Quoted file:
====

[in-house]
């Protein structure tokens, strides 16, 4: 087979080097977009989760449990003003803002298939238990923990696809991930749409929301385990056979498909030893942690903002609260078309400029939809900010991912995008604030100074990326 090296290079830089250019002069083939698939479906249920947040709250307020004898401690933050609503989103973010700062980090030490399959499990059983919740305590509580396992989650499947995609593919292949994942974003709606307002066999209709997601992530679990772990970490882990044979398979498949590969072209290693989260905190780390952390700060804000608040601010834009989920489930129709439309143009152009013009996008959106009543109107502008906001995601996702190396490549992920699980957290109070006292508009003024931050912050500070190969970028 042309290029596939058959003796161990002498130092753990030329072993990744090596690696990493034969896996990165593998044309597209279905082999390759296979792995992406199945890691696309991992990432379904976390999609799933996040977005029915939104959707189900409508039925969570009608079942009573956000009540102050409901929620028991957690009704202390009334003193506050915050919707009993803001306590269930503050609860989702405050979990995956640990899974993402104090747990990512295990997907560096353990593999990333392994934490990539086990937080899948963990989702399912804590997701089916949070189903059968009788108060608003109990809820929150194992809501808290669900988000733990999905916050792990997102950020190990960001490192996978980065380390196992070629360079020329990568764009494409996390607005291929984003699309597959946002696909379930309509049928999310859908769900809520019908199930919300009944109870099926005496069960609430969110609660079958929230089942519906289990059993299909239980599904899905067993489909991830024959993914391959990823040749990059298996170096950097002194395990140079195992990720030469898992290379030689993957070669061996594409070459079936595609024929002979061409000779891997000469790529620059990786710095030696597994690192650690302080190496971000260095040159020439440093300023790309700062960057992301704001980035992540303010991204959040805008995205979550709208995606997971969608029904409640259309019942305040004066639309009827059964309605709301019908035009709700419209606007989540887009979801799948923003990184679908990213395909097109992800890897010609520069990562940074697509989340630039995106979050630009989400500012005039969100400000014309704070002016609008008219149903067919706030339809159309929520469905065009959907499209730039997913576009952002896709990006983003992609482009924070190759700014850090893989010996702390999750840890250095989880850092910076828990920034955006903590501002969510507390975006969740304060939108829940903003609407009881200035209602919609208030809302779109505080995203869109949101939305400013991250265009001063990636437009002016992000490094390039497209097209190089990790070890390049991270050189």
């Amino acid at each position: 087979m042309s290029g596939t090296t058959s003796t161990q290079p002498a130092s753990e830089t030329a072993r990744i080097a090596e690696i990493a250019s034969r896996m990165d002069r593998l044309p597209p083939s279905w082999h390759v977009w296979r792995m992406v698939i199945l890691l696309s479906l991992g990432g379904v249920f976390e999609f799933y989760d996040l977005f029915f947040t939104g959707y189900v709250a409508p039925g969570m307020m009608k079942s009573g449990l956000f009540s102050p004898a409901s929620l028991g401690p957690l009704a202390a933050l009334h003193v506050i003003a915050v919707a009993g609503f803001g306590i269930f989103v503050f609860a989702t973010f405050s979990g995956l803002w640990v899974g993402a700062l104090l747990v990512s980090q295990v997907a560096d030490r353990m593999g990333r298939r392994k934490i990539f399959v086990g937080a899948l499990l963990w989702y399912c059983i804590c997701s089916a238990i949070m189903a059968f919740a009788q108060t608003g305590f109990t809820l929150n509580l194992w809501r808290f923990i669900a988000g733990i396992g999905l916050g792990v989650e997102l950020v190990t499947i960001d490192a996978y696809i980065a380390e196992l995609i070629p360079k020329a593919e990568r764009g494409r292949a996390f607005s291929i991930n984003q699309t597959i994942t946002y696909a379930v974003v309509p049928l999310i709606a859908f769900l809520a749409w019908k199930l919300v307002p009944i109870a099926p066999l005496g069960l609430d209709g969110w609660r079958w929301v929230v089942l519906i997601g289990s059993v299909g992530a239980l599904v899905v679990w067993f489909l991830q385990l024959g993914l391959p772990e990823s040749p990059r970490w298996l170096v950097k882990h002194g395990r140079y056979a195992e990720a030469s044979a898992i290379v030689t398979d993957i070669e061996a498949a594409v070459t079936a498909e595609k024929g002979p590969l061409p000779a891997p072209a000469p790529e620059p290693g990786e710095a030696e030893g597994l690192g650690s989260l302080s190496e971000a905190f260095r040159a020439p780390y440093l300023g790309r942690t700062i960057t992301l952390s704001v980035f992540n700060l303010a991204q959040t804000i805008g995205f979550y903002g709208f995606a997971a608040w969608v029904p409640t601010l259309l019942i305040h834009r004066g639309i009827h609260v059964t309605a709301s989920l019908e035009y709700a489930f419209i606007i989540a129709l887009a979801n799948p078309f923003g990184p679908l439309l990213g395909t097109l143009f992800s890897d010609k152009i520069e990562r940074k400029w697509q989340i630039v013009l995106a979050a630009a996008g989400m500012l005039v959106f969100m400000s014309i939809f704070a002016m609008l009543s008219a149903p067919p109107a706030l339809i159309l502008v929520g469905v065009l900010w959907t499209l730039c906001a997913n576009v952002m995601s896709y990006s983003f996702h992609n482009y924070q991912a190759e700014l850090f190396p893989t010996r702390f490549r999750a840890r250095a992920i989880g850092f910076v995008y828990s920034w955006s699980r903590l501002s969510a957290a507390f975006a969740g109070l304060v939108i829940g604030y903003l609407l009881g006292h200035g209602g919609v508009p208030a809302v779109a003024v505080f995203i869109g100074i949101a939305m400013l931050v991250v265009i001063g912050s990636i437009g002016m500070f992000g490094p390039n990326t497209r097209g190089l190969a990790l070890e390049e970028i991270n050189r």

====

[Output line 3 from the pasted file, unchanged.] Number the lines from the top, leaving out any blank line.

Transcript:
């Amino acid at each position: 087979m042309s290029g596939t090296t058959s003796t161990q290079p002498a130092s753990e830089t030329a072993r990744i080097a090596e690696i990493a250019s034969r896996m990165d002069r593998l044309p597209p083939s279905w082999h390759v977009w296979r792995m992406v698939i199945l890691l696309s479906l991992g990432g379904v249920f976390e999609f799933y989760d996040l977005f029915f947040t939104g959707y189900v709250a409508p039925g969570m307020m009608k079942s009573g449990l956000f009540s102050p004898a409901s929620l028991g401690p957690l009704a202390a933050l009334h003193v506050i003003a915050v919707a009993g609503f803001g306590i269930f989103v503050f609860a989702t973010f405050s979990g995956l803002w640990v899974g993402a700062l104090l747990v990512s980090q295990v997907a560096d030490r353990m593999g990333r298939r392994k934490i990539f399959v086990g937080a899948l499990l963990w989702y399912c059983i804590c997701s089916a238990i949070m189903a059968f919740a009788q108060t608003g305590f109990t809820l929150n509580l194992w809501r808290f923990i669900a988000g733990i396992g999905l916050g792990v989650e997102l950020v190990t499947i960001d490192a996978y696809i980065a380390e196992l995609i070629p360079k020329a593919e990568r764009g494409r292949a996390f607005s291929i991930n984003q699309t597959i994942t946002y696909a379930v974003v309509p049928l999310i709606a859908f769900l809520a749409w019908k199930l919300v307002p009944i109870a099926p066999l005496g069960l609430d209709g969110w609660r079958w929301v929230v089942l519906i997601g289990s059993v299909g992530a239980l599904v899905v679990w067993f489909l991830q385990l024959g993914l391959p772990e990823s040749p990059r970490w298996l170096v950097k882990h002194g395990r140079y056979a195992e990720a030469s044979a898992i290379v030689t398979d993957i070669e061996a498949a594409v070459t079936a498909e595609k024929g002979p590969l061409p000779a891997p072209a000469p790529e620059p290693g990786e710095a030696e030893g597994l690192g650690s989260l302080s190496e971000a905190f260095r040159a020439p780390y440093l300023g790309r942690t700062i960057t992301l952390s704001v980035f992540n700060l303010a991204q959040t804000i805008g995205f979550y903002g709208f995606a997971a608040w969608v029904p409640t601010l259309l019942i305040h834009r004066g639309i009827h609260v059964t309605a709301s989920l019908e035009y709700a489930f419209i606007i989540a129709l887009a979801n799948p078309f923003g990184p679908l439309l990213g395909t097109l143009f992800s890897d010609k152009i520069e990562r940074k400029w697509q989340i630039v013009l995106a979050a630009a996008g989400m500012l005039v959106f969100m400000s014309i939809f704070a002016m609008l009543s008219a149903p067919p109107a706030l339809i159309l502008v929520g469905v065009l900010w959907t499209l730039c906001a997913n576009v952002m995601s896709y990006s983003f996702h992609n482009y924070q991912a190759e700014l850090f190396p893989t010996r702390f490549r999750a840890r250095a992920i989880g850092f910076v995008y828990s920034w955006s699980r903590l501002s969510a957290a507390f975006a969740g109070l304060v939108i829940g604030y903003l609407l009881g006292h200035g209602g919609v508009p208030a809302v779109a003024v505080f995203i869109g100074i949101a939305m400013l931050v991250v265009i001063g912050s990636i437009g002016m500070f992000g490094p390039n990326t497209r097209g190089l190969a990790l070890e390049e970028i991270n050189r």